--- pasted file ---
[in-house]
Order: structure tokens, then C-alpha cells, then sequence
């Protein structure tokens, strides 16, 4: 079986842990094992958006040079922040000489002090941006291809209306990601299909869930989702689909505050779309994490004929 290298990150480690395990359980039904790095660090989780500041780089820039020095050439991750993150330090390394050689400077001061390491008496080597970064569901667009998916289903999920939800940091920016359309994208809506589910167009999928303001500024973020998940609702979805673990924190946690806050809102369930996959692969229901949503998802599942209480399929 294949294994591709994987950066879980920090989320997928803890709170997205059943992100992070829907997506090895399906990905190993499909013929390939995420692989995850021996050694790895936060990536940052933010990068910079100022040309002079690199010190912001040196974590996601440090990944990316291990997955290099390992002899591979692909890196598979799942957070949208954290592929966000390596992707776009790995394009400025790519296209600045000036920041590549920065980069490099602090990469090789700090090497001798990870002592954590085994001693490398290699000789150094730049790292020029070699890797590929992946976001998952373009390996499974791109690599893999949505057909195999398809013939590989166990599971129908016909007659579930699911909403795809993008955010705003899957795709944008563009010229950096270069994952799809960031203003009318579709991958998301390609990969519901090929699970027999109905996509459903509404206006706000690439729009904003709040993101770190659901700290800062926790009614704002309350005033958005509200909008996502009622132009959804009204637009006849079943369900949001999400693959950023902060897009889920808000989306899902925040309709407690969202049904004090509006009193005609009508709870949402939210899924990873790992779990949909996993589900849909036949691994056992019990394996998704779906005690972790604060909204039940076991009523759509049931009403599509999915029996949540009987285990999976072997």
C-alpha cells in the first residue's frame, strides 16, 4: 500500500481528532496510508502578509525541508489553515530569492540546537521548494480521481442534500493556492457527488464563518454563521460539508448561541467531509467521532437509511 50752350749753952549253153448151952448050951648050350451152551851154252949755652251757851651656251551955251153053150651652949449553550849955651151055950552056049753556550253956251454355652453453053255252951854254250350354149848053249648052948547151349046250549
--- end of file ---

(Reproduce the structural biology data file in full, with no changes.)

[in-house]
Order: structure tokens, then C-alpha cells, then sequence
């Protein structure tokens, strides 16, 4: 079986842990094992958006040079922040000489002090941006291809209306990601299909869930989702689909505050779309994490004929 290298990150480690395990359980039904790095660090989780500041780089820039020095050439991750993150330090390394050689400077001061390491008496080597970064569901667009998916289903999920939800940091920016359309994208809506589910167009999928303001500024973020998940609702979805673990924190946690806050809102369930996959692969229901949503998802599942209480399929 294949294994591709994987950066879980920090989320997928803890709170997205059943992100992070829907997506090895399906990905190993499909013929390939995420692989995850021996050694790895936060990536940052933010990068910079100022040309002079690199010190912001040196974590996601440090990944990316291990997955290099390992002899591979692909890196598979799942957070949208954290592929966000390596992707776009790995394009400025790519296209600045000036920041590549920065980069490099602090990469090789700090090497001798990870002592954590085994001693490398290699000789150094730049790292020029070699890797590929992946976001998952373009390996499974791109690599893999949505057909195999398809013939590989166990599971129908016909007659579930699911909403795809993008955010705003899957795709944008563009010229950096270069994952799809960031203003009318579709991958998301390609990969519901090929699970027999109905996509459903509404206006706000690439729009904003709040993101770190659901700290800062926790009614704002309350005033958005509200909008996502009622132009959804009204637009006849079943369900949001999400693959950023902060897009889920808000989306899902925040309709407690969202049904004090509006009193005609009508709870949402939210899924990873790992779990949909996993589900849909036949691994056992019990394996998704779906005690972790604060909204039940076991009523759509049931009403599509999915029996949540009987285990999976072997």
C-alpha cells in the first residue's frame, strides 16, 4: 500500500481528532496510508502578509525541508489553515530569492540546537521548494480521481442534500493556492457527488464563518454563521460539508448561541467531509467521532437509511 50752350749753952549253153448151952448050951648050350451152551851154252949755652251757851651656251551955251153053150651652949449553550849955651151055950552056049753556550253956251454355652453453053255252951854254250350354149848053249648052948547151349046250549